Thermal Management In Green Design
There are two physical types of water heaters that are currently in use in the United States. The most common is known as a tank type water heater. In this traditional heating tank design there is a large tank that holds water and uses a heating mechanism to warm it. To provide hot water on demand the tank continually heats the water in order to maintain a constant temperature. The energy lost in this process is known as standby heat. Inside of the most common residential tanks there is anywhere from 40 to 60 gallons of hot water pressurized at around 50 to 100 psi. Standard water heater tanks can hold water at approximately 180oF, however it is recommended that the maximum temperature normally be limited to 140oF to avoid the risk of scalding. As the water is heated from underneath the tank, the warmer water will rise to the top of the tank and then exit through the “heat-out pipe” to go wherever it is needed. The water that leaves the tank will always be the hottest in the tank at any time because of the heat rising principle of thermodynamics. The other type of water heater is the tankless water heater which offers a more cost-efficient and longer lasting alternative to the standard water heater, as well as energy conserving.
The Thermal Management Difference
The main problem with a standard tank style water heater is that it loses a fair amount of energy to standby heat loss as well as travel distances from the heater to the fixture.To counteract this loss, the heater will cycle on and off to keep the water at the desired temperature. In this process, it uses an unnecessary amount of natural gas. Tankless water heaters eliminate this problem because they only heat the water on demand as it is needed. Flow sensors located at the heater are activated when the water passes through, letting it know when to come on and heat. Instead of using a natural gas heating system, a tankless water heater utilizes a powerful heat exchanger in order to quickly transfer the thermal energy into the water. The heat exchanger in a tankless water heater is similar to the heat exchanger utilized in a refrigerator, as explained in last week’s blog, except the input and output are switched. This allows for instant hot water only when demanded by the fixture in use. There are two types of tankless water heaters, each with their own purpose. The first is known as a point-of-use heater and is a much smaller device with a smaller heat exchanger that can be installed in a specific place, such as under the sink. This is beneficial because it nullifies energy loss due to lag time, or the time it takes for the water to reach its destination after being heated. The second type of tankless heater is known as a whole-house heater and would be used for wide spread on demand heat. However, the lag time for this type of water heater can be significant, especially in large homes, so even though the heating bill is shrinking, the water usage bill may be increasing. Most point-of-use heaters will utilize an electric heat exchanger while whole-house systems will use either natural gas or propane.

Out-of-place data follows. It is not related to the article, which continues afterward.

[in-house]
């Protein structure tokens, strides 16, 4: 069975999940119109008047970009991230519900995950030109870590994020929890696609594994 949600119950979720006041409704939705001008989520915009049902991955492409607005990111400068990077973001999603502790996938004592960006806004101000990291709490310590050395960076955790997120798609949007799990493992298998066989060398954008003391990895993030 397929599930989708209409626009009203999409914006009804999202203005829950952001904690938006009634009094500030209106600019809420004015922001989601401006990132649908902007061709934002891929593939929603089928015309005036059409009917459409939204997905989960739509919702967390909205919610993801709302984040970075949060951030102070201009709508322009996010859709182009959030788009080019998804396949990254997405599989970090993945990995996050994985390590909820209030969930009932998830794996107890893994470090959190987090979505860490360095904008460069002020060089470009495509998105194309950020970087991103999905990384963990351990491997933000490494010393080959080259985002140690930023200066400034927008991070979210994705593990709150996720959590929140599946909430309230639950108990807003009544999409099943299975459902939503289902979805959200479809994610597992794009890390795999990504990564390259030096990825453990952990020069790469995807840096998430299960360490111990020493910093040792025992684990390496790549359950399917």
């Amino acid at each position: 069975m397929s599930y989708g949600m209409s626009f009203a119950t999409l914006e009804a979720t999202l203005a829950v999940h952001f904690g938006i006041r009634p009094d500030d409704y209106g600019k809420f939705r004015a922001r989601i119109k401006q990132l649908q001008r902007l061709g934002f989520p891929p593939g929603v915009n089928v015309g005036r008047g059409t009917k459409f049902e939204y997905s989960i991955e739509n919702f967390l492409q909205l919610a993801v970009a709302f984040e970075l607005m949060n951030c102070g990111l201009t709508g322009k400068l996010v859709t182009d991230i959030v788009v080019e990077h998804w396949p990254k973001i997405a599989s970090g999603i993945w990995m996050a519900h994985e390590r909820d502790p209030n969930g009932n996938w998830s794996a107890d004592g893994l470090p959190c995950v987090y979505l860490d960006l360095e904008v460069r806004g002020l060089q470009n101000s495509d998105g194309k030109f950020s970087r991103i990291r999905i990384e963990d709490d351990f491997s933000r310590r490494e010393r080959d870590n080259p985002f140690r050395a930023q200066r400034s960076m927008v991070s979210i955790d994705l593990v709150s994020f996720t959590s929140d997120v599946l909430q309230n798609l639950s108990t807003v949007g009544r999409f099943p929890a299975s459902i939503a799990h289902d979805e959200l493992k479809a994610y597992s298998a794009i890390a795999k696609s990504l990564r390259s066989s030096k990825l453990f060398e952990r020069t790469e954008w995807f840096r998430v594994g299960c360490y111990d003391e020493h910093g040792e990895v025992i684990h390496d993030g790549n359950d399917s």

Benefits and Drawbacks to a Tankless Water Heater
While not every home is a prime candidate for a tankless water heater, many would benefit from it. For instance, since a tankless heater never runs out of hot water, there would not be issues if there is an unexpected high demand for hot water. Tankless water heaters also take up less space, can last 5 to 10 years longer and are much more efficient, especially since there is no standby heat loss. The large drawback to a tankless water heater, however, is that it will cost about three times as much as a traditional water heater, and depending on the model you may need to add a natural gas line or an additional electrical circuit to your house.
[i] While the initial cost is greater with a tankless water heater, the long term cost savings more than make up for the difference.
[i] How Stuff Works “How Tankless Water Heaters Work” Charles Bryant